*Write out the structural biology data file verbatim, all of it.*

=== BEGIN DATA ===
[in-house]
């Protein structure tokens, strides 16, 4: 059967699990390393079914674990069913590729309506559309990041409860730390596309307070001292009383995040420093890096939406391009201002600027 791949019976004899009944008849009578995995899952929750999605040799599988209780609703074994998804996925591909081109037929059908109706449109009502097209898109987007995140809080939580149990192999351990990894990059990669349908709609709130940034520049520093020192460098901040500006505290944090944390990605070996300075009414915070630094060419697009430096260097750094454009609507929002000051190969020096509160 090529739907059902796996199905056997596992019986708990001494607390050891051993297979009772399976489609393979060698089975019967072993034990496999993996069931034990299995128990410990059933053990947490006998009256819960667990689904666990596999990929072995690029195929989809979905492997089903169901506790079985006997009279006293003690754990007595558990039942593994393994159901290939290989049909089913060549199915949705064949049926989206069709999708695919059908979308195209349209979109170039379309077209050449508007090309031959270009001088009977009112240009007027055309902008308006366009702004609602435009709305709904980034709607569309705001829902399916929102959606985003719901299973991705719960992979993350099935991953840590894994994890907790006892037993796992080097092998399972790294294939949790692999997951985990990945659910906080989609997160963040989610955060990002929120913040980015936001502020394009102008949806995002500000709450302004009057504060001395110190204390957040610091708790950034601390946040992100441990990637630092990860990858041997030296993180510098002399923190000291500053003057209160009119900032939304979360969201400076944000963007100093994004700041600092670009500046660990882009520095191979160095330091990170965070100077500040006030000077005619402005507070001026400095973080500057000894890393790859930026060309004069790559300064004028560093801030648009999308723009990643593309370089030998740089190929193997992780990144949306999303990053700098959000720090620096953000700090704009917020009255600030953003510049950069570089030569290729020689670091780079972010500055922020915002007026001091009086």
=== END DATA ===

[in-house]
């Protein structure tokens, strides 16, 4: 059967699990390393079914674990069913590729309506559309990041409860730390596309307070001292009383995040420093890096939406391009201002600027 791949019976004899009944008849009578995995899952929750999605040799599988209780609703074994998804996925591909081109037929059908109706449109009502097209898109987007995140809080939580149990192999351990990894990059990669349908709609709130940034520049520093020192460098901040500006505290944090944390990605070996300075009414915070630094060419697009430096260097750094454009609507929002000051190969020096509160 090529739907059902796996199905056997596992019986708990001494607390050891051993297979009772399976489609393979060698089975019967072993034990496999993996069931034990299995128990410990059933053990947490006998009256819960667990689904666990596999990929072995690029195929989809979905492997089903169901506790079985006997009279006293003690754990007595558990039942593994393994159901290939290989049909089913060549199915949705064949049926989206069709999708695919059908979308195209349209979109170039379309077209050449508007090309031959270009001088009977009112240009007027055309902008308006366009702004609602435009709305709904980034709607569309705001829902399916929102959606985003719901299973991705719960992979993350099935991953840590894994994890907790006892037993796992080097092998399972790294294939949790692999997951985990990945659910906080989609997160963040989610955060990002929120913040980015936001502020394009102008949806995002500000709450302004009057504060001395110190204390957040610091708790950034601390946040992100441990990637630092990860990858041997030296993180510098002399923190000291500053003057209160009119900032939304979360969201400076944000963007100093994004700041600092670009500046660990882009520095191979160095330091990170965070100077500040006030000077005619402005507070001026400095973080500057000894890393790859930026060309004069790559300064004028560093801030648009999308723009990643593309370089030998740089190929193997992780990144949306999303990053700098959000720090620096953000700090704009917020009255600030953003510049950069570089030569290729020689670091780079972010500055922020915002007026001091009086």